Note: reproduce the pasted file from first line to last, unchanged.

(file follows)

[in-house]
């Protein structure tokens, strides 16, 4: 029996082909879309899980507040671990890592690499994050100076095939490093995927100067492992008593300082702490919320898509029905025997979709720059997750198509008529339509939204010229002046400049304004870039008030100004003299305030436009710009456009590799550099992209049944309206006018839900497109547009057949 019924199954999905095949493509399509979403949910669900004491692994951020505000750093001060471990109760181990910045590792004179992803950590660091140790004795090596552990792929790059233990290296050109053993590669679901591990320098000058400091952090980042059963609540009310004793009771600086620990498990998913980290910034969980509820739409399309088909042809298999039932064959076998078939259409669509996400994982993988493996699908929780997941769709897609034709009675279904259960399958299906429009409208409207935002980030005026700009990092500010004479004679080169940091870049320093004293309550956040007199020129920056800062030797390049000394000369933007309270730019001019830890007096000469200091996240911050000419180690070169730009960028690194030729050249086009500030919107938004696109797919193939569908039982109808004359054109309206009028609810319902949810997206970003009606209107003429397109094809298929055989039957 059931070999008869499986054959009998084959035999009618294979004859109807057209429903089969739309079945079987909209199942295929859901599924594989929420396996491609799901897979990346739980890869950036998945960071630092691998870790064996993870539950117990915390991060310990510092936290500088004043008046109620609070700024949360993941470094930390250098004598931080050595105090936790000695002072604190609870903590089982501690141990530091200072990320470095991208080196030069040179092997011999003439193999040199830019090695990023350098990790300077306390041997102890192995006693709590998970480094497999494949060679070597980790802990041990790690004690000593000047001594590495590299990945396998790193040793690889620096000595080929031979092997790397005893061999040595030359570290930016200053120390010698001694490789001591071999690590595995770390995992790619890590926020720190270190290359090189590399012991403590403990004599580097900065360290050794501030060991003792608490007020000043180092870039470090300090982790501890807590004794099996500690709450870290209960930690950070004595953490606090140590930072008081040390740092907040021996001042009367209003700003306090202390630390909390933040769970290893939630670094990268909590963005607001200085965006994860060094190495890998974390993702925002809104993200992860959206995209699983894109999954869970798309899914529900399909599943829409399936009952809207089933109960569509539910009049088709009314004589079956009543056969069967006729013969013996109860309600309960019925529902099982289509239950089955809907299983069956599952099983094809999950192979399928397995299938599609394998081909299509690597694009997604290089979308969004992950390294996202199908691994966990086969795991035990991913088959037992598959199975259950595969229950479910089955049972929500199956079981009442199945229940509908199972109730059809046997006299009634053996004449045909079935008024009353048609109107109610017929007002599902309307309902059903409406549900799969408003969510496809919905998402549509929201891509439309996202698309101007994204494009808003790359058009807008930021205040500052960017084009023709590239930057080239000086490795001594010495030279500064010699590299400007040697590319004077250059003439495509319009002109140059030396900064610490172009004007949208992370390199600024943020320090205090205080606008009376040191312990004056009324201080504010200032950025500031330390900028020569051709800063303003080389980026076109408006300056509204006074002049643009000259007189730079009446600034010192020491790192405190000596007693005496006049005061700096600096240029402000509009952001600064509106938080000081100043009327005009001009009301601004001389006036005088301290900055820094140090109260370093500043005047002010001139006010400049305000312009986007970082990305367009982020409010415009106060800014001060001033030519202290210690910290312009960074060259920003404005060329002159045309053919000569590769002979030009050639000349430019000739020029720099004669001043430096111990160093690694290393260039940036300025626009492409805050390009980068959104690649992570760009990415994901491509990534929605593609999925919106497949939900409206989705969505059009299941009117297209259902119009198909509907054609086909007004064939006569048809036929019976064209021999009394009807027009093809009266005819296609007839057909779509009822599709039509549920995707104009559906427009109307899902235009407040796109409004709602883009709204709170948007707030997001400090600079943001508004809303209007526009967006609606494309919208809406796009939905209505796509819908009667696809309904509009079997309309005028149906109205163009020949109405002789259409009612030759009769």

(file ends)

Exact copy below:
[in-house]
């Protein structure tokens, strides 16, 4: 029996082909879309899980507040671990890592690499994050100076095939490093995927100067492992008593300082702490919320898509029905025997979709720059997750198509008529339509939204010229002046400049304004870039008030100004003299305030436009710009456009590799550099992209049944309206006018839900497109547009057949 019924199954999905095949493509399509979403949910669900004491692994951020505000750093001060471990109760181990910045590792004179992803950590660091140790004795090596552990792929790059233990290296050109053993590669679901591990320098000058400091952090980042059963609540009310004793009771600086620990498990998913980290910034969980509820739409399309088909042809298999039932064959076998078939259409669509996400994982993988493996699908929780997941769709897609034709009675279904259960399958299906429009409208409207935002980030005026700009990092500010004479004679080169940091870049320093004293309550956040007199020129920056800062030797390049000394000369933007309270730019001019830890007096000469200091996240911050000419180690070169730009960028690194030729050249086009500030919107938004696109797919193939569908039982109808004359054109309206009028609810319902949810997206970003009606209107003429397109094809298929055989039957 059931070999008869499986054959009998084959035999009618294979004859109807057209429903089969739309079945079987909209199942295929859901599924594989929420396996491609799901897979990346739980890869950036998945960071630092691998870790064996993870539950117990915390991060310990510092936290500088004043008046109620609070700024949360993941470094930390250098004598931080050595105090936790000695002072604190609870903590089982501690141990530091200072990320470095991208080196030069040179092997011999003439193999040199830019090695990023350098990790300077306390041997102890192995006693709590998970480094497999494949060679070597980790802990041990790690004690000593000047001594590495590299990945396998790193040793690889620096000595080929031979092997790397005893061999040595030359570290930016200053120390010698001694490789001591071999690590595995770390995992790619890590926020720190270190290359090189590399012991403590403990004599580097900065360290050794501030060991003792608490007020000043180092870039470090300090982790501890807590004794099996500690709450870290209960930690950070004595953490606090140590930072008081040390740092907040021996001042009367209003700003306090202390630390909390933040769970290893939630670094990268909590963005607001200085965006994860060094190495890998974390993702925002809104993200992860959206995209699983894109999954869970798309899914529900399909599943829409399936009952809207089933109960569509539910009049088709009314004589079956009543056969069967006729013969013996109860309600309960019925529902099982289509239950089955809907299983069956599952099983094809999950192979399928397995299938599609394998081909299509690597694009997604290089979308969004992950390294996202199908691994966990086969795991035990991913088959037992598959199975259950595969229950479910089955049972929500199956079981009442199945229940509908199972109730059809046997006299009634053996004449045909079935008024009353048609109107109610017929007002599902309307309902059903409406549900799969408003969510496809919905998402549509929201891509439309996202698309101007994204494009808003790359058009807008930021205040500052960017084009023709590239930057080239000086490795001594010495030279500064010699590299400007040697590319004077250059003439495509319009002109140059030396900064610490172009004007949208992370390199600024943020320090205090205080606008009376040191312990004056009324201080504010200032950025500031330390900028020569051709800063303003080389980026076109408006300056509204006074002049643009000259007189730079009446600034010192020491790192405190000596007693005496006049005061700096600096240029402000509009952001600064509106938080000081100043009327005009001009009301601004001389006036005088301290900055820094140090109260370093500043005047002010001139006010400049305000312009986007970082990305367009982020409010415009106060800014001060001033030519202290210690910290312009960074060259920003404005060329002159045309053919000569590769002979030009050639000349430019000739020029720099004669001043430096111990160093690694290393260039940036300025626009492409805050390009980068959104690649992570760009990415994901491509990534929605593609999925919106497949939900409206989705969505059009299941009117297209259902119009198909509907054609086909007004064939006569048809036929019976064209021999009394009807027009093809009266005819296609007839057909779509009822599709039509549920995707104009559906427009109307899902235009407040796109409004709602883009709204709170948007707030997001400090600079943001508004809303209007526009967006609606494309919208809406796009939905209505796509819908009667696809309904509009079997309309005028149906109205163009020949109405002789259409009612030759009769």